At home, the story hasn’t been any better. The Biden administration has failed to deter Russian groups from launching ransomware attacks on America’s critical infrastructure. Less than a month after hackers paralyzed the United States’ largest fuel pipeline, Colonial Pipeline, disrupting services up and down America’s East Coast, a ransomware attack hit JBS USA, temporarily shutting down the country’s biggest beef producer. It is unlikely that such attacks could have taken place from Russia without the Kremlin’s knowledge, or even approval. And yet, in between these cyberattacks, the secretary of state, Antony Blinken, announced that he was waiving, on national-interest grounds, congressionally mandated sanctions against Russia’s Nordstream 2 natural-gas pipeline.
It is difficult to overstate the damage this particular project, Nordstream 2, would wreak on Europe. Far from an energy system, Nordstream 2 is an economic stratagem designed by Putin to weaken, subvert, and split the countries of Eastern Europe from their Western neighbors. It is a tool of Russian revanchism thinly disguised as an energy project. Upon completion, Nordstream 2 would deliver gas from Russia directly to Germany across the Baltic Sea, bypassing existing routes in Eastern Europe. This would provide Russia with an energy stranglehold over Eastern Europe and threaten the region’s political independence. In particular, it would provide Russia with powerful leverage over Ukraine, with which it remains at war.
There can be no doubt that, when it chooses to, Russia will exercise this leverage just as it has in the past. The list of recent Russian aggressions is long. In just over a decade, Moscow has intervened militarily in Georgia, Ukraine, and Syria, and played a decisive role in propping up wobbly regimes in Caracas and Minsk. Most recently, in April, Prague revealed that Russian agents had even bombed an arms depot on Czech territory in 2014 that included weapons destined for Kyiv. From assassinations and cyberattacks to poisonings and crackdowns, Russia has rarely missed an opportunity to undermine the West.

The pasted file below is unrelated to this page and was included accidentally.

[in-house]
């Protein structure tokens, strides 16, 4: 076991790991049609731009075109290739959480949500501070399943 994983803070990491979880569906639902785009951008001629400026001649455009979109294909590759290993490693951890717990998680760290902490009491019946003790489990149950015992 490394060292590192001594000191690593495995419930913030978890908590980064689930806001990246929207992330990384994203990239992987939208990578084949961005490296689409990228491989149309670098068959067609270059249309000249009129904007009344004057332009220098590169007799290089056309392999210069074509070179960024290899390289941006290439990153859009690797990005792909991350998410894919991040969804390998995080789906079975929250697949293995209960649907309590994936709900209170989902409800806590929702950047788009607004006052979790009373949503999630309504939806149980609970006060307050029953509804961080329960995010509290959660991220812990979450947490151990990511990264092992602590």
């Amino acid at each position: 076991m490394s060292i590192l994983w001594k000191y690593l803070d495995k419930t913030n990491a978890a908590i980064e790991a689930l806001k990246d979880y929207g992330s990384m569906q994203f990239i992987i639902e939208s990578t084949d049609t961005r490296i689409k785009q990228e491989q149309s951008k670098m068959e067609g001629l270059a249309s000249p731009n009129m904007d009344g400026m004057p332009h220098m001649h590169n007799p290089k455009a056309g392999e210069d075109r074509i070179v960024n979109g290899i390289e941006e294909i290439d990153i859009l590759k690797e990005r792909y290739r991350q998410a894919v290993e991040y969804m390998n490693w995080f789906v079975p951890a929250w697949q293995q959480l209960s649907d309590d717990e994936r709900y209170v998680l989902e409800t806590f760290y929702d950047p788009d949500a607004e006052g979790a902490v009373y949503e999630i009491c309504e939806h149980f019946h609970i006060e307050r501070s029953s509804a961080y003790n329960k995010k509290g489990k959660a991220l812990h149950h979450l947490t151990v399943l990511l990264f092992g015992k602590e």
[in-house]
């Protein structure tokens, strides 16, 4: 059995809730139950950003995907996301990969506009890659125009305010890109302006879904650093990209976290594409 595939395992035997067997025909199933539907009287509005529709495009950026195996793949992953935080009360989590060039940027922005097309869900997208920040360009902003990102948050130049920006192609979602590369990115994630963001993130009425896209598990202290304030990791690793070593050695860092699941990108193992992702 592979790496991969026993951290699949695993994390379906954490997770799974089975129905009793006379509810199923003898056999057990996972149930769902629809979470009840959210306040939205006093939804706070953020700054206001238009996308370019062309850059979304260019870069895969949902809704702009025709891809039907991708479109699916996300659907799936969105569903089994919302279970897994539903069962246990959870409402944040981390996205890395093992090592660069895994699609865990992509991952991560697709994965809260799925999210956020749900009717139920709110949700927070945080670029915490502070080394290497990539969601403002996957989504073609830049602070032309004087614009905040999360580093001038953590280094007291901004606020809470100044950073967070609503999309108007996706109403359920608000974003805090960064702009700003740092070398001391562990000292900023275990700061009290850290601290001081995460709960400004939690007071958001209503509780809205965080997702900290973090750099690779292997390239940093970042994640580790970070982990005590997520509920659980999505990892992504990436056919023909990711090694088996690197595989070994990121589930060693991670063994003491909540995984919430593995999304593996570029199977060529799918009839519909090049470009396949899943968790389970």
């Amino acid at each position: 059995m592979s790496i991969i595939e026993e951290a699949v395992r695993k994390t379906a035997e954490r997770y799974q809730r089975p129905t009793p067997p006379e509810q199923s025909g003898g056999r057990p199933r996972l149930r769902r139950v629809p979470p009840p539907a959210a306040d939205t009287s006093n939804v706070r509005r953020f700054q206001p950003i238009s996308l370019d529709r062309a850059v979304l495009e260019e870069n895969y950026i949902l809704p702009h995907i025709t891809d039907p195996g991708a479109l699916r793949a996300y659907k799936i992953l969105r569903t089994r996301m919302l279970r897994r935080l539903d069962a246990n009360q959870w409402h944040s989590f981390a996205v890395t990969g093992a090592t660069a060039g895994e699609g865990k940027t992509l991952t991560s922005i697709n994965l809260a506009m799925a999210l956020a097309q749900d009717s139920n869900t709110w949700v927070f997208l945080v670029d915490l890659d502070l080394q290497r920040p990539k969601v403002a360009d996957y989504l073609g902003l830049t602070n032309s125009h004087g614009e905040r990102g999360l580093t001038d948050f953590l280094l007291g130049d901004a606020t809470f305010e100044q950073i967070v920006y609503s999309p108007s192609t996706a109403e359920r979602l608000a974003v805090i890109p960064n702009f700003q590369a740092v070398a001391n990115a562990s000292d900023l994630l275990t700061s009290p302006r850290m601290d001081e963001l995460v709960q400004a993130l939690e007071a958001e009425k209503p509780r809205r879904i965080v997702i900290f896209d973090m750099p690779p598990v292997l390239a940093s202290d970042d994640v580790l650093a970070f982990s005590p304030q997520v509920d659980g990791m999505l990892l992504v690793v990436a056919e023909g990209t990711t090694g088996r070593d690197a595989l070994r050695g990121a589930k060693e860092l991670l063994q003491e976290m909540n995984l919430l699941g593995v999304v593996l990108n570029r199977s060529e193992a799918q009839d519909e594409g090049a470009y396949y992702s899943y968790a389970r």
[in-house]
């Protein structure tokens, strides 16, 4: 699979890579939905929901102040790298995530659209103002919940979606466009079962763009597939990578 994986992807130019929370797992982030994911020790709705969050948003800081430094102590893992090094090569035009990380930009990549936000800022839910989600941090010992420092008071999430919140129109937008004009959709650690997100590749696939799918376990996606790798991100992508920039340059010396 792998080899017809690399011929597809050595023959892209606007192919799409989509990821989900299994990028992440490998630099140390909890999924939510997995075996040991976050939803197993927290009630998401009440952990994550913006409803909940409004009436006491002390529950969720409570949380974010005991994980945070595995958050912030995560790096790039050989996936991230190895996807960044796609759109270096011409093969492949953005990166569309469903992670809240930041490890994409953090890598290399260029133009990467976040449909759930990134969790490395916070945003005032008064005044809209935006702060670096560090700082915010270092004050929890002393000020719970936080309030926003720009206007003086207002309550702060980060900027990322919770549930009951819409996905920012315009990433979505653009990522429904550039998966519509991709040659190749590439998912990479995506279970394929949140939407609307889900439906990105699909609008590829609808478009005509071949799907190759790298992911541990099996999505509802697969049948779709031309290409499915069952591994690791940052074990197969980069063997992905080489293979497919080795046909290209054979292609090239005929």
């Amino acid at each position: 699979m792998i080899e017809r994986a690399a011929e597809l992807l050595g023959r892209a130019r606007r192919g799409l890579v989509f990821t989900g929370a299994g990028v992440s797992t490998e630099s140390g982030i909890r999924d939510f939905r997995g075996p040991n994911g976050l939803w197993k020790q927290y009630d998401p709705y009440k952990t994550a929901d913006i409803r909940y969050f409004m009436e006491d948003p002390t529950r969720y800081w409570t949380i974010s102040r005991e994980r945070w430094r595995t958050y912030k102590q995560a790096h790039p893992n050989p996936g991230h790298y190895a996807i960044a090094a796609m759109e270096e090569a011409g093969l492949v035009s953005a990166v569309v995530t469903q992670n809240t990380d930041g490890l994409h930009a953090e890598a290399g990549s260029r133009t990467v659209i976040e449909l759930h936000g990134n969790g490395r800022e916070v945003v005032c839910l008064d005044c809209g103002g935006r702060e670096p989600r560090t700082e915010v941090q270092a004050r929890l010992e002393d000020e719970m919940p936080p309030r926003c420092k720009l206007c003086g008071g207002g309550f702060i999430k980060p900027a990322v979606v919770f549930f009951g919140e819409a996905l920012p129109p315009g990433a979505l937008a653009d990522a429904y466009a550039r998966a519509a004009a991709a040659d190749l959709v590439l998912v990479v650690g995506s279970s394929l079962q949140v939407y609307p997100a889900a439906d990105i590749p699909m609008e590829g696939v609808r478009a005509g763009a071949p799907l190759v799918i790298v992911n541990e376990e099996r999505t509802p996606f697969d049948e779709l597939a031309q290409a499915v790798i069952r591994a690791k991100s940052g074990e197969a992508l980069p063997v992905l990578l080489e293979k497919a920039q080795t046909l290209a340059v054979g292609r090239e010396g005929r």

The Biden administration claims to understand this; the president himself has repeatedly denounced Nordstream as a bad deal. But it issued waivers because it is loath to apply extraterritorial sanctions against the citizens and companies of an allied country, a step that German officials and analysts have warned would be unacceptable. As Biden explained recently, “to go ahead and impose sanctions now would be counterproductive in terms of our European relations.”
Indeed, while those who know the president best say he considers Russia a power in decline, he views China as a rising challenge that requires the support of Europe and Germany. As one prominent German observer summarized the waiver decision, “Biden apparently thinks the relationship with Germany is more important than stopping Nordstream 2.”
We sympathize with the Biden administration’s reluctance to sanction an ally.
But by signaling to Germany that improving ties is his top priority while blaming any transatlantic turbulence on his predecessor, the president only encouraged Berlin’s obstinate refusal to consider alternatives, the president only encouraged Berlin’s obstinate refusal to consider alternatives.